The Jewish people in Jesus’ day believed they had personal religious obligations to care for the poor as outlined in the Torah, setting them apart from their Greek and Roman neighbors who were more interested in large-scale charitable projects (Keener, p. 60). Yet, just like us, the Jews faced serious temptation to use their gifts as demonstrations of power and authority. In Matthew 6:2-4, Jesus cautions against a metaphorical rather than literal “trumpeting” of their virtue as he discourages bragging about being generous (Luz, p. 299-300).
The practice of giving
The spiritual practice of giving is closely related to simplicity, which is a lifestyle characterized by a humble generosity towards those who have less than we do and by a willingness to make our material goods available for God’s use. Living according to simplicity means we trust God to provide for us. We hold what we have loosely, seeing everything from our homes, our jobs, and even our family members as gifts from the God who loves us. The practice of simplicity encourages us to reexamine our priorities so we seek God first over wealth or possessions.
Questions for reflection
- Consider what belongs to you in this moment. How might God use your material possessions to bless others?
- What are you holding tightly? Is there anything God might be asking you to relinquish? How might you trust God to help you do this?
Praying in secret
The original audience of the Sermon on the Mount in Matthew 6:5-15 would have been familiar with the Jewish custom of personal prayer at regular intervals throughout the day. Some Jews had a tendency to conduct these prayers wherever they happened to find themselves, even if that meant in the street (Luz, p. 301). Jesus may have been reacting to those who were making a spectacle of public prayer with his admonition to withdraw to a private space. He is certainly not advocating against the common practice of corporate prayer in the synagogue or temple (Brown, p. 64).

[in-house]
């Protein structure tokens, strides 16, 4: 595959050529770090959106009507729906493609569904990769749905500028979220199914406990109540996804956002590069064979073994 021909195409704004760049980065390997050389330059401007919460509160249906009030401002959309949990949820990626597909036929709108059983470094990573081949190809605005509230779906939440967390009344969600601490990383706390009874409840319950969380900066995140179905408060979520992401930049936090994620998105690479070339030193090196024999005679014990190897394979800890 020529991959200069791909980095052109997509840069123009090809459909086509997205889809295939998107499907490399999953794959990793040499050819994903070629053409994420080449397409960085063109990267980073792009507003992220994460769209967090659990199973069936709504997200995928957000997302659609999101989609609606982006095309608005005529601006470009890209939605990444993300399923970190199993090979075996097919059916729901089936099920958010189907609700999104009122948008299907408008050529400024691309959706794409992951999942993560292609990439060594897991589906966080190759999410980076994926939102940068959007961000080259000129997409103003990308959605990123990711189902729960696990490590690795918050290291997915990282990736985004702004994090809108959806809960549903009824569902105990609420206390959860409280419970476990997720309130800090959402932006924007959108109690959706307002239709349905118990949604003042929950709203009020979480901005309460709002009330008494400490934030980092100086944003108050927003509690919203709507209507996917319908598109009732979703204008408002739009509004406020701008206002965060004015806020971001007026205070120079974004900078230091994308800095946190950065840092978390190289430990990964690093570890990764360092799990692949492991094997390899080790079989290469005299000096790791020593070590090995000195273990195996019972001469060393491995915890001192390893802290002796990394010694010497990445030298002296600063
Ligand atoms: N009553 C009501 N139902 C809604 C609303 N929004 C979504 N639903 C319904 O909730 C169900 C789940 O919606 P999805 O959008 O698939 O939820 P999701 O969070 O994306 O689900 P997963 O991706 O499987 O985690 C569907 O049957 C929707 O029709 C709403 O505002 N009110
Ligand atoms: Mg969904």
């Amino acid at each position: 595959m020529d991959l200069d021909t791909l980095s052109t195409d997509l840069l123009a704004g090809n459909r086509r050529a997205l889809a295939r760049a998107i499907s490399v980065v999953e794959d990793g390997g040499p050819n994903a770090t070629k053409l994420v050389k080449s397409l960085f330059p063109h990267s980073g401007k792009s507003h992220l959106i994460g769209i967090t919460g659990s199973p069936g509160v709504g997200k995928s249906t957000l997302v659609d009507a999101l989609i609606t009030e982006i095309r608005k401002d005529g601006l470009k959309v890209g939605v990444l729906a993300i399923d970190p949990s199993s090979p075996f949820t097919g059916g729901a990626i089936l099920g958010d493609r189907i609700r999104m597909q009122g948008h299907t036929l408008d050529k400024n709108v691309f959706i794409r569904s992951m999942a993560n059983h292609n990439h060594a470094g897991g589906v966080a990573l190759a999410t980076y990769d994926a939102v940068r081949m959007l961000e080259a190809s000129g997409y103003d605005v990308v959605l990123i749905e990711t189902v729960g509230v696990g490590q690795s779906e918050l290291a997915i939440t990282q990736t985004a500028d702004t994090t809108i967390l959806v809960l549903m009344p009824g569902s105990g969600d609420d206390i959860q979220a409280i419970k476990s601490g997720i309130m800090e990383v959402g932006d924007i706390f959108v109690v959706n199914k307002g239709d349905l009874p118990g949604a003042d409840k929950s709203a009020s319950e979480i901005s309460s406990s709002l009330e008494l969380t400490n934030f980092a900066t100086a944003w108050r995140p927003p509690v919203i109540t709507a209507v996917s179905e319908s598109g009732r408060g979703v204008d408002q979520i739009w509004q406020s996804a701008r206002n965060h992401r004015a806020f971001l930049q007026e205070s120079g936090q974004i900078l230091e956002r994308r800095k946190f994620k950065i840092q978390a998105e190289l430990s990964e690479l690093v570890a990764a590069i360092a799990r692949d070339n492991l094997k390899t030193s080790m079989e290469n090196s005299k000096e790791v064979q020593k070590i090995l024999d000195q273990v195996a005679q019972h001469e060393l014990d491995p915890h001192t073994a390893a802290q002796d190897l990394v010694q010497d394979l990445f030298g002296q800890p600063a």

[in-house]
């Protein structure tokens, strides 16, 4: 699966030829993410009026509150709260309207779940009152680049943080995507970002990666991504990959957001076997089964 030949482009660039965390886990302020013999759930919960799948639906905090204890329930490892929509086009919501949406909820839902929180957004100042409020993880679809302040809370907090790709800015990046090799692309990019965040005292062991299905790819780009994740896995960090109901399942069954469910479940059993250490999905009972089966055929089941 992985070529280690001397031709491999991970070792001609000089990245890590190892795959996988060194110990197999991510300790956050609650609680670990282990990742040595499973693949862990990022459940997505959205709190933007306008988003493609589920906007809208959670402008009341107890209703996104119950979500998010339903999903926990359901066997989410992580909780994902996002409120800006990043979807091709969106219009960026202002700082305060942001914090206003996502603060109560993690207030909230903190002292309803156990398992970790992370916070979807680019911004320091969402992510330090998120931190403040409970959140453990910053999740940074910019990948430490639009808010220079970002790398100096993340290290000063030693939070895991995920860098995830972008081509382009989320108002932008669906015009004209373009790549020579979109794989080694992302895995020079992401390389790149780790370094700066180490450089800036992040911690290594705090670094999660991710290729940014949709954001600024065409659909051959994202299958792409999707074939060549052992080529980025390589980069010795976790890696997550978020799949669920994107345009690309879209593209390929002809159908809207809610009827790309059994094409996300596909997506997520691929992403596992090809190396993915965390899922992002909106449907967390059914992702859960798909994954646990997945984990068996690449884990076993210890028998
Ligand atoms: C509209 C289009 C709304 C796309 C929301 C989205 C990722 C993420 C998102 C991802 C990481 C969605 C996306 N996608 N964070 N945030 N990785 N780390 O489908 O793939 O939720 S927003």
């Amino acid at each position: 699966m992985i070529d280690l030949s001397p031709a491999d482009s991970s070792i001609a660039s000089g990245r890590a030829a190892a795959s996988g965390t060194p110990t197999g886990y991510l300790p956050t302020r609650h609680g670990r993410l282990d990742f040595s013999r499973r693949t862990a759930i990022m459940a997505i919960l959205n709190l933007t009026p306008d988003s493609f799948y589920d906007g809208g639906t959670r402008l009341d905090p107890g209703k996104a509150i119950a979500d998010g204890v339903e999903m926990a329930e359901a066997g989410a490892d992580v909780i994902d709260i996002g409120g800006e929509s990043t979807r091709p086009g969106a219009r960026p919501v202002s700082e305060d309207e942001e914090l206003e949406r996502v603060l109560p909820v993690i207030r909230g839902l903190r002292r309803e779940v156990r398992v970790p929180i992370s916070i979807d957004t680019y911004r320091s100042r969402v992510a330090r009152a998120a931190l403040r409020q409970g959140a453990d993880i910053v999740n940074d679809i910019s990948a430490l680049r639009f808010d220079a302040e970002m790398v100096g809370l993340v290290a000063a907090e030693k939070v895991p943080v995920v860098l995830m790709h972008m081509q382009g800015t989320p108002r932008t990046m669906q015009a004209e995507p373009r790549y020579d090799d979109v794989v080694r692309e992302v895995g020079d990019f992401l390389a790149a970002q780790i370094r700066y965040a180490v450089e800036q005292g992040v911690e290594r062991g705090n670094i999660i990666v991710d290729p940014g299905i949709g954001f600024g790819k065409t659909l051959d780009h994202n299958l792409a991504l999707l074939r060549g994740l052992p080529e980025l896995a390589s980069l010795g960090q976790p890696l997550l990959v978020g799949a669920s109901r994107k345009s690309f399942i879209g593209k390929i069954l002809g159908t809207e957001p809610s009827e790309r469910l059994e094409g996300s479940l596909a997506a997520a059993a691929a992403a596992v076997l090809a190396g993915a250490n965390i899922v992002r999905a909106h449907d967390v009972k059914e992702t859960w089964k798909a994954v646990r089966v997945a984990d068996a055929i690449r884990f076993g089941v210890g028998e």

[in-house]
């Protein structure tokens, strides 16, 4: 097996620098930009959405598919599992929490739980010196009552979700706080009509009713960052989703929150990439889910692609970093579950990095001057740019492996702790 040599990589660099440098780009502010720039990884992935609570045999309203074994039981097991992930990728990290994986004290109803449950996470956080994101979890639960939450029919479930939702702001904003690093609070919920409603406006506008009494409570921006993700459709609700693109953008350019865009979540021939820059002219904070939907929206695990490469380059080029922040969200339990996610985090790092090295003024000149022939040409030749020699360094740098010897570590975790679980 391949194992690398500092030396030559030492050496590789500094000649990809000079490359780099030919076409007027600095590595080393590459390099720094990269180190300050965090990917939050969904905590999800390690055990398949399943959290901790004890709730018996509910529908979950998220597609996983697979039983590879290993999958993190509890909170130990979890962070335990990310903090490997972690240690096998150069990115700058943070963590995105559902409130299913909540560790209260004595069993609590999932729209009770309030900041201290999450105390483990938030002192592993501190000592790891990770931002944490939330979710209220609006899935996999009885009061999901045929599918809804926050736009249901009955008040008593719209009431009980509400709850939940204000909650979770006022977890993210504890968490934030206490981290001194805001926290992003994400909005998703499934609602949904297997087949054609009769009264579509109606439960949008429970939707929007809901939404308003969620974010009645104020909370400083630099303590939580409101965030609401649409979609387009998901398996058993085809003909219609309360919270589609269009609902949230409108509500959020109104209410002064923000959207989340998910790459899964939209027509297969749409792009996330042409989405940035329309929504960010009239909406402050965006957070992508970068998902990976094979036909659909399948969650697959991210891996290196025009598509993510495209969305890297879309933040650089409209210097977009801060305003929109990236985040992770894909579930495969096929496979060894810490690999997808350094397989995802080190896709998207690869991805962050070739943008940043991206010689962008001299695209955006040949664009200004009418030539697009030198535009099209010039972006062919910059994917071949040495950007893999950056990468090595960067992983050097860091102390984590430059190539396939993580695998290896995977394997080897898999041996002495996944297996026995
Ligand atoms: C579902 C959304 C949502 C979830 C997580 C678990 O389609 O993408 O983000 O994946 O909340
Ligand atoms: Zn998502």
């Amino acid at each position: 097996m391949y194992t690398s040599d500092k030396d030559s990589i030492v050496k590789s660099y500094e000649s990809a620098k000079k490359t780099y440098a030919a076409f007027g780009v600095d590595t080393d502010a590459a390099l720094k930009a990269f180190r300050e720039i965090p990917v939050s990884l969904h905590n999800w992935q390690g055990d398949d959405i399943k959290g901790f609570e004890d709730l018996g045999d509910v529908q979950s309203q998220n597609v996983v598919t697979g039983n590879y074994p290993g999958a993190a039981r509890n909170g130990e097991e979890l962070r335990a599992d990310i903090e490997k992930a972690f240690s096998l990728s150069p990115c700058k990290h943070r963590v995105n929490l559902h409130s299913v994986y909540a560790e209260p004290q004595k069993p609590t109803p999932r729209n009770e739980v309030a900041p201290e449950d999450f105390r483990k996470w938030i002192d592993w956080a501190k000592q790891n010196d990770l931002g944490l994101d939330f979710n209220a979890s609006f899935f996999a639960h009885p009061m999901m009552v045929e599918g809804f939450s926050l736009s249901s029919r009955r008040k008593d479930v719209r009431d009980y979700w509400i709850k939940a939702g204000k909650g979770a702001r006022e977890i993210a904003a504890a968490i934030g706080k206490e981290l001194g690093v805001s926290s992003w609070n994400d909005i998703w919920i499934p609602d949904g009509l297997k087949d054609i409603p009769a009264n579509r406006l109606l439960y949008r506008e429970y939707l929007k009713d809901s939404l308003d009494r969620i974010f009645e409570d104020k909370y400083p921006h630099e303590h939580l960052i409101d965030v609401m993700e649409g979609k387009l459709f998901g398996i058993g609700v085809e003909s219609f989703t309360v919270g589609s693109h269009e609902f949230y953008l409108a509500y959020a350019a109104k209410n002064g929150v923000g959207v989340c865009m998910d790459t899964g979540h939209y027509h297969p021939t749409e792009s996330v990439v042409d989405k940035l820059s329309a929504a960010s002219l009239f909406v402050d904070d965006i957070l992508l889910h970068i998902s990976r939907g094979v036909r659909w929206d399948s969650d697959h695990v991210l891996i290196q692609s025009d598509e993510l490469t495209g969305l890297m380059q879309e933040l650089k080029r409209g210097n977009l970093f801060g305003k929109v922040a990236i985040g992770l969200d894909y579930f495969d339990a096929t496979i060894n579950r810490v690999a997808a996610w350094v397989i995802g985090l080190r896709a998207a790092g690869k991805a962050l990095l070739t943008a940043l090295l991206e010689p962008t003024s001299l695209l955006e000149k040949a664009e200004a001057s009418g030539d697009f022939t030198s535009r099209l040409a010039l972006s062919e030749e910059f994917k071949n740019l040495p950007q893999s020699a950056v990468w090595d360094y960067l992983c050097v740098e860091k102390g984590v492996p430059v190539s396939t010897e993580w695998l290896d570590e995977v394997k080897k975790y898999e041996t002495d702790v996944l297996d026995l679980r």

The practice of prayer
Though prayer comes in many shapes and forms, its core is always communion with the living God. Prayer exists exclusively for the purpose of communicating with God. It ceases to be prayer if it becomes about the human audience, about making a theological point, or about showcasing the eloquence of the speaker. The elegant Lord’s Prayer found in Matthew 6:9-15 is instructive for us because it actively models a desire for the establishment of God’s kingdom above all else. Jesus invites us to long for God alone. In this way, prayer is less about getting what we want from God and more about becoming aligned with what God wants for us and for the world.
Questions for reflection
- How might you listen for God’s voice through prayer besides just speaking to God?
- How might you align your prayers with what God desires for you and for the world?
Fasting in secret